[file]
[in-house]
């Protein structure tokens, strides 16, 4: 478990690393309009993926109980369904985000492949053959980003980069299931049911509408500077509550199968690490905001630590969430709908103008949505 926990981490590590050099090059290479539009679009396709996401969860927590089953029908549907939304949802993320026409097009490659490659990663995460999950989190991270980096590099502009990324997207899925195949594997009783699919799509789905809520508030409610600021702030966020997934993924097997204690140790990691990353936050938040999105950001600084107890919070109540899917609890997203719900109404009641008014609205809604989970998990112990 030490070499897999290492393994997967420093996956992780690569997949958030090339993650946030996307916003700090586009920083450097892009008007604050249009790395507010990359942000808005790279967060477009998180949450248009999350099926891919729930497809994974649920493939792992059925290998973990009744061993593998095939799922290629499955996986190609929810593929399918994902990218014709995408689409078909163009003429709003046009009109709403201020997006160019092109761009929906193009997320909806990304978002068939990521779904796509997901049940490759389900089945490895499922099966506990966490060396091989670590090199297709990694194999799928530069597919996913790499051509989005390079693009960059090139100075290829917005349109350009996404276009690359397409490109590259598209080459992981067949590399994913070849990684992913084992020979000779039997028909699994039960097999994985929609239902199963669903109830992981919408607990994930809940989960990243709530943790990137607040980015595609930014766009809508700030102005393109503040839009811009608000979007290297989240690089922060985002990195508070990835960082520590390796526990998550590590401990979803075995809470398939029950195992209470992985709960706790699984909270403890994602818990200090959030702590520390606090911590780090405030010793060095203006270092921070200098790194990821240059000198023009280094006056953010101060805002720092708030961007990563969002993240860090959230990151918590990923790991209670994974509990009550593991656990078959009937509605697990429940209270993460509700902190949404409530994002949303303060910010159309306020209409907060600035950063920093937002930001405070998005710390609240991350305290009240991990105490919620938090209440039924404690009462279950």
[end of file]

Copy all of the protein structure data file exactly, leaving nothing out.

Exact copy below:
[in-house]
């Protein structure tokens, strides 16, 4: 478990690393309009993926109980369904985000492949053959980003980069299931049911509408500077509550199968690490905001630590969430709908103008949505 926990981490590590050099090059290479539009679009396709996401969860927590089953029908549907939304949802993320026409097009490659490659990663995460999950989190991270980096590099502009990324997207899925195949594997009783699919799509789905809520508030409610600021702030966020997934993924097997204690140790990691990353936050938040999105950001600084107890919070109540899917609890997203719900109404009641008014609205809604989970998990112990 030490070499897999290492393994997967420093996956992780690569997949958030090339993650946030996307916003700090586009920083450097892009008007604050249009790395507010990359942000808005790279967060477009998180949450248009999350099926891919729930497809994974649920493939792992059925290998973990009744061993593998095939799922290629499955996986190609929810593929399918994902990218014709995408689409078909163009003429709003046009009109709403201020997006160019092109761009929906193009997320909806990304978002068939990521779904796509997901049940490759389900089945490895499922099966506990966490060396091989670590090199297709990694194999799928530069597919996913790499051509989005390079693009960059090139100075290829917005349109350009996404276009690359397409490109590259598209080459992981067949590399994913070849990684992913084992020979000779039997028909699994039960097999994985929609239902199963669903109830992981919408607990994930809940989960990243709530943790990137607040980015595609930014766009809508700030102005393109503040839009811009608000979007290297989240690089922060985002990195508070990835960082520590390796526990998550590590401990979803075995809470398939029950195992209470992985709960706790699984909270403890994602818990200090959030702590520390606090911590780090405030010793060095203006270092921070200098790194990821240059000198023009280094006056953010101060805002720092708030961007990563969002993240860090959230990151918590990923790991209670994974509990009550593991656990078959009937509605697990429940209270993460509700902190949404409530994002949303303060910010159309306020209409907060600035950063920093937002930001405070998005710390609240991350305290009240991990105490919620938090209440039924404690009462279950």